JACKSON – During a Township Council meeting, residents said a website put the community in a bad light, questioned a regulation at a popular recreation spot, and praised the town budget.
During the public comment portion of the meeting, residents came up to the microphone and voiced their opinions about any issues that matter to them.
Resident Sheldon Hofstein commented “I always thought the shortest span of time was when a traffic light turned green in New York City and the cabbie behind you honked his horn – but that has been surpassed by the timespan it takes for The Lakewood Scoop to have an accusation of bias towards Jackson and its residents.”
He noted that there had been a news report posted at that social media site about a rock breaking a window of a rabbi’s home in the township and that “The Lakewood Scoop called it a bias incident attributing it to Jackson residents whom he called anti-Orthodox.”
“This article was followed by comments from his usual anonymous sources accusing two Jackson residents,” Hofstein said adding that those commenting to the social media forum’s posts “never sign their names. As it turned out the culprit was a lawnmower kicking up a rock. So instead of rewriting the article or retracting it, the same article was reprinted with a short update of the police report.”
The resident said the social media site has continually disparaged the township and its residents. “Where is the retraction? Where is the apology for this inaccurate article? Where is the apology to the two women that you attacked with vile comments? Have you no shame? You lack common courtesy and class.”
Attempts to reach the Scoop about this issue were not returned as of press time.
Resident Michael Zaleski questioned the council about the municipal code concerning sprinklers in recreation areas, “item number two of the code says bathing suits must be worn in the spray park area. I am curious as to what public health and safety issue is addressed by this requirement?”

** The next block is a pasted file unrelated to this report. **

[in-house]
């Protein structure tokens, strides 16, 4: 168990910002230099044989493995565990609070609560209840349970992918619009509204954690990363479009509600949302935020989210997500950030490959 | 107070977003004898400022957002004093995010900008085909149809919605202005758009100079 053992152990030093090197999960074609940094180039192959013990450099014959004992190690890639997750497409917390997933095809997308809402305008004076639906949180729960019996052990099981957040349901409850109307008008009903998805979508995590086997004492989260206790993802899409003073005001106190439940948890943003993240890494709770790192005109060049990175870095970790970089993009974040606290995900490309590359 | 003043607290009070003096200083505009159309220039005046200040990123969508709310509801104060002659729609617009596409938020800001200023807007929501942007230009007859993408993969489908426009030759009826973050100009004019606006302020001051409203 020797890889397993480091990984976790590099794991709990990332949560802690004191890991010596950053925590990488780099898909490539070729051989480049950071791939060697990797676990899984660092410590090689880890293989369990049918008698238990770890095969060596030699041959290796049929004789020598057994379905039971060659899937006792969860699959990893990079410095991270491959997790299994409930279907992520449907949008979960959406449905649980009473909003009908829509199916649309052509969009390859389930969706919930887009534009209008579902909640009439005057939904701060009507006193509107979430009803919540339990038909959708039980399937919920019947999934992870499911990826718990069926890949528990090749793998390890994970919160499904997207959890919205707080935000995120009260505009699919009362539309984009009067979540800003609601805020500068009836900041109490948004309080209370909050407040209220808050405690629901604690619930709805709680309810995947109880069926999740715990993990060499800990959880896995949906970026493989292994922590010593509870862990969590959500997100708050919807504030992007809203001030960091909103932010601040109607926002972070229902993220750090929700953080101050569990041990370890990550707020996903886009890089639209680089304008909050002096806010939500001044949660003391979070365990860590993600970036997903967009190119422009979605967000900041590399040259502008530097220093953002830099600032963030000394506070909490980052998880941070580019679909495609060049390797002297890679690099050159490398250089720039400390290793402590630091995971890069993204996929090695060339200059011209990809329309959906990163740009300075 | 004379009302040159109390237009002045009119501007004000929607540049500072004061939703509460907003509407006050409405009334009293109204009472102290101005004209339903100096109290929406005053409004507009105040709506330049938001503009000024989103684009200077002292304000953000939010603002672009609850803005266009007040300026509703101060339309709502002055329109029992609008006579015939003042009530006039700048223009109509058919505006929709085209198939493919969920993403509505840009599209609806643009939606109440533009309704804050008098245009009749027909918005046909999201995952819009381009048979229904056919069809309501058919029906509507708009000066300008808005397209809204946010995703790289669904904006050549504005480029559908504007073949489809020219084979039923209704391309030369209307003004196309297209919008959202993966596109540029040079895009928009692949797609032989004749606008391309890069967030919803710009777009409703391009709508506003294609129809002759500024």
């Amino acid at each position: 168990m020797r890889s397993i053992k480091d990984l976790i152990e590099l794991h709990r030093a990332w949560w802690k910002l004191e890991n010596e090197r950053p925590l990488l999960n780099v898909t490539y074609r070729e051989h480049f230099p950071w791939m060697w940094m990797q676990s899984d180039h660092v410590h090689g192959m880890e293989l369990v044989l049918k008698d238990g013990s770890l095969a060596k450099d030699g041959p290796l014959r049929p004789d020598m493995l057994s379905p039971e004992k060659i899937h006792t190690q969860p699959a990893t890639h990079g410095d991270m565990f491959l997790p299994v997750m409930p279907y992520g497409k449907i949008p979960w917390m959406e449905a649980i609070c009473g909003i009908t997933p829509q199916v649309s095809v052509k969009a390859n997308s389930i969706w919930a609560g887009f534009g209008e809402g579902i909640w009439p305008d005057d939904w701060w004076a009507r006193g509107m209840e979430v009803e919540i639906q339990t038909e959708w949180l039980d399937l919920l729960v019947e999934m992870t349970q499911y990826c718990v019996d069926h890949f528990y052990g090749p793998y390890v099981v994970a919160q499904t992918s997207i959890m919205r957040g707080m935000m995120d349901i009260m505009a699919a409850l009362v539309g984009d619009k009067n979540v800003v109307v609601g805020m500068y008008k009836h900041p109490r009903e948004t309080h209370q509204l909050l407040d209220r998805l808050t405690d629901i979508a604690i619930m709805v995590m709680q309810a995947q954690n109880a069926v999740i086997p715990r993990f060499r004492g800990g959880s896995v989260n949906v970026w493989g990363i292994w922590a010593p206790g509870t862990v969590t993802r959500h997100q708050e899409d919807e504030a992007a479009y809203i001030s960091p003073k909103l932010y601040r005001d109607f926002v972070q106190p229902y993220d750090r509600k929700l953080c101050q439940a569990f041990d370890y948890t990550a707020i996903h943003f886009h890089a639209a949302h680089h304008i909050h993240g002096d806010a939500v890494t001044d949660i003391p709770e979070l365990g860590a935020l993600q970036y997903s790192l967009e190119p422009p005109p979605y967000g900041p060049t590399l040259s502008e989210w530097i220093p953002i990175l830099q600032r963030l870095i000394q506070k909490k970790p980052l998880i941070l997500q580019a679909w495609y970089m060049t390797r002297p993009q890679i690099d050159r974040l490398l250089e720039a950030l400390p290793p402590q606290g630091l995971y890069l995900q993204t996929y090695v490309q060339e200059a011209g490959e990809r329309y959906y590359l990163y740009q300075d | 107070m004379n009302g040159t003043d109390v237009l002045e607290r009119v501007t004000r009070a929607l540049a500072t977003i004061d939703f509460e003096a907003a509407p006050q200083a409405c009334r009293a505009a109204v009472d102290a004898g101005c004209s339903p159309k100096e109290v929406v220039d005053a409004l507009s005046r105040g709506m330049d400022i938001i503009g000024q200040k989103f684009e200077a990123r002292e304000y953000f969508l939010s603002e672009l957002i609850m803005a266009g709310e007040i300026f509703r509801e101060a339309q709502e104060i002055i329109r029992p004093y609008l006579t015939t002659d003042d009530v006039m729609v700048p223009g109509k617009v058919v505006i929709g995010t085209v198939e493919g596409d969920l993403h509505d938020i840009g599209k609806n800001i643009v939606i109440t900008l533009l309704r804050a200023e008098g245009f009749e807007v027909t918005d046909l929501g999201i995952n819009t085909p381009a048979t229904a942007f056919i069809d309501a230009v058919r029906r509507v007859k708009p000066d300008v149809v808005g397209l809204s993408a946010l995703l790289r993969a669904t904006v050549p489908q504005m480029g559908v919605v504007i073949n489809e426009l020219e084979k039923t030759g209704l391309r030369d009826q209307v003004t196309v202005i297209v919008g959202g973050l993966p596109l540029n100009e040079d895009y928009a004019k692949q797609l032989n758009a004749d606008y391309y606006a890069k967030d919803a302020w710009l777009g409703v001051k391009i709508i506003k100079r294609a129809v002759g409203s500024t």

He added the reason he asked was that his wife was there with his grandchildren and was asked to leave because she was not in a bathing suit. “It strikes me that this is a funny type of rule as not everyone has money to buy bathing suits and why would you want to disappoint little children?”
Township Attorney Gregory McGuckin said that the ordinance would have to be researched as to why that was included and when it was adopted. “I don’t know because I haven’t read that ordinance. I’d have to review it and find out when it was adopted and there may have been a reason. There may not have been a reason but we can find out.”
“People need to be dressed obviously but to say they have to wear bathing suits. My wife doesn’t wear a bathing suit in the pool. I don’t either, I wear shorts but my grandkids were running around on the playground and it got hot and my wife said cool off and were told no you can’t stay there because you are wearing clothes,” Zaleski added.
The spray park is located in the Justice Complex on Jackson Drive, just off West Veterans Highway. It is the only one in Jackson and chapter 304 of the township code does state that bathing suits must be worn.
The public portion of the meeting wasn’t all complaints about local items, though.
Resident Joseph Sullivan commended the mayor, finance department, Business Administrator Terence Wall and the council “on the excellent work you did on the budget and also passing the audit. I wish the state could learn from Jackson Township on how to properly put together a budget and keep within the budget.”